Complex Classification Example

We showcase our data valuation and variable selection analyses on a dataset with a mix of 14 categorical and continuous explanatory variables, namely the UCI US census income dataset (https://archive.ics.uci.edu/ml/datasets/census+income).

The aim here is to show that our analyses work beyond a few explanatory variables and adequately cope with categorical data.

In [1]:
%load_ext autoreload
%autoreload 2

import pandas as pd
import numpy as np
import kxy

The Data

The goal is predict whether a US resident’s income exceeds $50k/year based on information provided in the US census questionnaire.

In [2]:
# Load the data using the kxy_datasets package (pip install kxy_datasets)
from kxy_datasets.uci_classifications import Adult
df = Adult().df
df.kxy.describe()

-----------
Column: Age
-----------
Type:      Categorical
Frequency:  2.76%, Label: 36
Frequency:  2.74%, Label: 35
Frequency:  2.73%, Label: 33
Frequency:  2.72%, Label: 23
Frequency:  2.71%, Label: 31
Frequency:  2.67%, Label: 34
Frequency:  2.62%, Label: 28
Frequency:  2.62%, Label: 37
Frequency:  2.62%, Label: 30
Frequency:  2.59%, Label: 38
Frequency:  2.57%, Label: 32
Frequency:  2.53%, Label: 41
Frequency:  2.52%, Label: 27
Frequency:  2.50%, Label: 29
Frequency:  2.47%, Label: 24
Frequency:  2.47%, Label: 39
Frequency:  2.45%, Label: 25
Frequency:  2.43%, Label: 40
Frequency:  2.41%, Label: 22
Frequency:  2.39%, Label: 42
Frequency:  2.36%, Label: 26
Frequency:  2.28%, Label: 20
Frequency:  2.26%, Label: 43
Frequency:  2.25%, Label: 46
Frequency:  2.24%, Label: 21
Frequency:  2.24%, Label: 45
Frequency:  2.21%, Label: 47
Frequency:  2.18%, Label: 44
Frequency:  2.16%, Label: 19
Frequency:  1.80%, Label: 51
Frequency:  1.77%, Label: 50
Frequency:  1.76%, Label: 18
Frequency:  1.73%, Label: 49
Frequency:  1.73%, Label: 48
Frequency:  1.51%, Label: 52
Frequency:  1.46%, Label: 53
Frequency:  1.27%, Label: 55
Frequency:  1.26%, Label: 54
Frequency:  1.22%, Label: 17
Frequency:  1.15%, Label: 56
Frequency:  1.14%, Label: 58
Frequency:  1.13%, Label: 57
Other Labels: 9.37%

--------------------
Column: Capital Gain
--------------------
Type:   Continuous
Max:    99,999
p75:    0.0
Mean:   1,079
Median: 0.0
p25:    0.0
Min:    0.0

--------------------
Column: Capital Loss
--------------------
Type:   Continuous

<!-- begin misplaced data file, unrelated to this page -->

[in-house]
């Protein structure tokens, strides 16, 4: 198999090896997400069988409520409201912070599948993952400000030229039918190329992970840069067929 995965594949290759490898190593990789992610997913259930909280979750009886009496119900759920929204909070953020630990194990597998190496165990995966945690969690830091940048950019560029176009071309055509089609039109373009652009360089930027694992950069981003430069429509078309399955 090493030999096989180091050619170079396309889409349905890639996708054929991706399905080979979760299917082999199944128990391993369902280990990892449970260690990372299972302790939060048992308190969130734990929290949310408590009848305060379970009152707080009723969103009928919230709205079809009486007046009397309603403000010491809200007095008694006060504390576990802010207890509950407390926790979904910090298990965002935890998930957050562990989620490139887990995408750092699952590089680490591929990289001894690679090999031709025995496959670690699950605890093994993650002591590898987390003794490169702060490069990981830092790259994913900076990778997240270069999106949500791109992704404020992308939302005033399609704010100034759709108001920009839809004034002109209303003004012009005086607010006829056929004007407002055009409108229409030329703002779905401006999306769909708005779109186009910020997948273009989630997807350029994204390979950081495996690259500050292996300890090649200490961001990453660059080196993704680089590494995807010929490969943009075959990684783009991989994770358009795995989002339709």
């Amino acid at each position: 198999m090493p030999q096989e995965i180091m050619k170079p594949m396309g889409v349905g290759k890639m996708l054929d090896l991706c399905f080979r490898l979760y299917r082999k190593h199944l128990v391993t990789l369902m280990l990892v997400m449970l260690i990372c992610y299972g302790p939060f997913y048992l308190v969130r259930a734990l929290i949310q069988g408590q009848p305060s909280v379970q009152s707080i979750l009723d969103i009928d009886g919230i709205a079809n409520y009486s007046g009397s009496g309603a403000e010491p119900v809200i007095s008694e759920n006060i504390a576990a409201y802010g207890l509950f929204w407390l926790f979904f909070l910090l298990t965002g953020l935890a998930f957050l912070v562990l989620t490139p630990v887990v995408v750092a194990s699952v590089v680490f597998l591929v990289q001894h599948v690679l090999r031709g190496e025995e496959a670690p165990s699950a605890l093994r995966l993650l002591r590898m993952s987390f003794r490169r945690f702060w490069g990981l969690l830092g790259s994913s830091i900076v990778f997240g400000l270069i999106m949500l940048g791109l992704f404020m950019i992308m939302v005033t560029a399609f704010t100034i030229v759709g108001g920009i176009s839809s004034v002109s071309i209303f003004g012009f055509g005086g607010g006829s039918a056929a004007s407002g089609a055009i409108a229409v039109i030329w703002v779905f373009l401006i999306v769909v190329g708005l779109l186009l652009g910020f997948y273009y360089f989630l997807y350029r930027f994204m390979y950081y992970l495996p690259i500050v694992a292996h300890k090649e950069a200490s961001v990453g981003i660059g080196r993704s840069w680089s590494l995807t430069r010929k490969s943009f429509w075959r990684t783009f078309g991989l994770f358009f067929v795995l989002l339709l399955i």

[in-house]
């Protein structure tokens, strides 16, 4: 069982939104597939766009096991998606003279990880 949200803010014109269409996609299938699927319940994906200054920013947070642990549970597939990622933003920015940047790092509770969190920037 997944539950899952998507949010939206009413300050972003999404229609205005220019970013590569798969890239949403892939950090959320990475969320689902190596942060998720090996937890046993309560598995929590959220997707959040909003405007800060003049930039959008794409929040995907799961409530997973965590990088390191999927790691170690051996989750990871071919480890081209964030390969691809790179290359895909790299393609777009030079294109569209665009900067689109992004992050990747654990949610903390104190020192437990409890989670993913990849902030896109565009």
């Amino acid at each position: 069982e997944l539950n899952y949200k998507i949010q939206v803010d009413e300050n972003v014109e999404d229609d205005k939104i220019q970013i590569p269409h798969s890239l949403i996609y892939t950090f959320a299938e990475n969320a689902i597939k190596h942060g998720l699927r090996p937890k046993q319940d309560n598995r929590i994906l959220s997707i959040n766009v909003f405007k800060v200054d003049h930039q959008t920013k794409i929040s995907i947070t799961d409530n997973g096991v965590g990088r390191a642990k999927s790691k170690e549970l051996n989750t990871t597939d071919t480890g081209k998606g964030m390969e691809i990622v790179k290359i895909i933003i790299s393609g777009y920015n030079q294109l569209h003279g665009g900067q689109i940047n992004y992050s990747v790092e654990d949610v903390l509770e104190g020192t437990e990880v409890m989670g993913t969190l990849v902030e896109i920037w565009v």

Max:    4,356
p75:    0.0
Mean:   87
Median: 0.0
p25:    0.0
Min:    0.0

-----------------
Column: Education
-----------------
Type:      Categorical
Frequency: 32.32%, Label:  HS-grad
Frequency: 22.27%, Label:  Some-college
Frequency: 16.43%, Label:  Bachelors
Frequency:  5.44%, Label:  Masters
Frequency:  4.22%, Label:  Assoc-voc
Frequency:  3.71%, Label:  11th
Frequency:  3.28%, Label:  Assoc-acdm
Frequency:  2.84%, Label:  10th
Other Labels: 9.49%

---------------------
Column: Education Num
---------------------
Type:   Continuous
Max:    16
p75:    12
Mean:   10
Median: 10
p25:    9.0
Min:    1.0

--------------
Column: Fnlwgt
--------------
Type:   Continuous
Max:    1,490,400
p75:    237,642
Mean:   189,664
Median: 178,144
p25:    117,550
Min:    12,285

----------------------
Column: Hours Per Week
----------------------
Type:   Continuous
Max:    99
p75:    45
Mean:   40
Median: 40
p25:    40
Min:    1.0

--------------
Column: Income
--------------
Type:      Categorical
Frequency: 76.07%, Label:  <=50K
Frequency: 23.93%, Label:  >50K
Other Labels: 0.00%

----------------------
Column: Marital Status
----------------------
Type:      Categorical
Frequency: 45.82%, Label:  Married-civ-spouse
Frequency: 33.00%, Label:  Never-married
Frequency: 13.58%, Label:  Divorced
Other Labels: 7.60%

----------------------
Column: Native Country
----------------------
Type:      Categorical
Frequency: 89.74%, Label:  United-States
Frequency:  1.95%, Label:  Mexico
Other Labels: 8.31%

------------------
Column: Occupation
------------------
Type:      Categorical
Frequency: 12.64%, Label:  Prof-specialty
Frequency: 12.51%, Label:  Craft-repair
Frequency: 12.46%, Label:  Exec-managerial
Frequency: 11.49%, Label:  Adm-clerical
Frequency: 11.27%, Label:  Sales
Frequency: 10.08%, Label:  Other-service
Frequency:  6.19%, Label:  Machine-op-inspct
Frequency:  5.75%, Label:  ?
Frequency:  4.82%, Label:  Transport-moving